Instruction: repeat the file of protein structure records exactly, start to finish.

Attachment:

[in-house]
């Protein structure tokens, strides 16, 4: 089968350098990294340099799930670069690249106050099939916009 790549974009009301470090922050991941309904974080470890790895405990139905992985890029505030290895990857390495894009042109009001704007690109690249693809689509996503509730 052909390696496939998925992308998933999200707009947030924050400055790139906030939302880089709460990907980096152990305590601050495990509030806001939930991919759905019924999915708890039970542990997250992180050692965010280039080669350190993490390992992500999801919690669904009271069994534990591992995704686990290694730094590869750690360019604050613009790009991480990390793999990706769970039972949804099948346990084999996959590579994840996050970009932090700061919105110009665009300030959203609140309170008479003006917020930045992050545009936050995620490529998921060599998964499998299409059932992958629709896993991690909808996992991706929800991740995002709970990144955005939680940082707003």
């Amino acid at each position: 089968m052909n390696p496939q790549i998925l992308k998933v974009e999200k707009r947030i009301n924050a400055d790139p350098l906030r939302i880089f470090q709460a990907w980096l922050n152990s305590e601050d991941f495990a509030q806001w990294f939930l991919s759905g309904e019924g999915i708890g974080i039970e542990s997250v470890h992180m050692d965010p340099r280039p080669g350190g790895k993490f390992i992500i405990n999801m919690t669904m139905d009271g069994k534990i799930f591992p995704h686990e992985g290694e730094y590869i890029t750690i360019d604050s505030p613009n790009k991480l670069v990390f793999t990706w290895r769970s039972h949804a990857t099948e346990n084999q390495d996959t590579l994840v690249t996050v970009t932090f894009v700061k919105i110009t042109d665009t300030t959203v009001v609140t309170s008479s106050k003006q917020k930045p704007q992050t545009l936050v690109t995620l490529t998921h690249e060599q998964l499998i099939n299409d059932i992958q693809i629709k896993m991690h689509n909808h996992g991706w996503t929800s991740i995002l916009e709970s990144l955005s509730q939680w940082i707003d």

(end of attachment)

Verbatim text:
[in-house]
């Protein structure tokens, strides 16, 4: 089968350098990294340099799930670069690249106050099939916009 790549974009009301470090922050991941309904974080470890790895405990139905992985890029505030290895990857390495894009042109009001704007690109690249693809689509996503509730 052909390696496939998925992308998933999200707009947030924050400055790139906030939302880089709460990907980096152990305590601050495990509030806001939930991919759905019924999915708890039970542990997250992180050692965010280039080669350190993490390992992500999801919690669904009271069994534990591992995704686990290694730094590869750690360019604050613009790009991480990390793999990706769970039972949804099948346990084999996959590579994840996050970009932090700061919105110009665009300030959203609140309170008479003006917020930045992050545009936050995620490529998921060599998964499998299409059932992958629709896993991690909808996992991706929800991740995002709970990144955005939680940082707003």
């Amino acid at each position: 089968m052909n390696p496939q790549i998925l992308k998933v974009e999200k707009r947030i009301n924050a400055d790139p350098l906030r939302i880089f470090q709460a990907w980096l922050n152990s305590e601050d991941f495990a509030q806001w990294f939930l991919s759905g309904e019924g999915i708890g974080i039970e542990s997250v470890h992180m050692d965010p340099r280039p080669g350190g790895k993490f390992i992500i405990n999801m919690t669904m139905d009271g069994k534990i799930f591992p995704h686990e992985g290694e730094y590869i890029t750690i360019d604050s505030p613009n790009k991480l670069v990390f793999t990706w290895r769970s039972h949804a990857t099948e346990n084999q390495d996959t590579l994840v690249t996050v970009t932090f894009v700061k919105i110009t042109d665009t300030t959203v009001v609140t309170s008479s106050k003006q917020k930045p704007q992050t545009l936050v690109t995620l490529t998921h690249e060599q998964l499998i099939n299409d059932i992958q693809i629709k896993m991690h689509n909808h996992g991706w996503t929800s991740i995002l916009e709970s990144l955005s509730q939680w940082i707003d």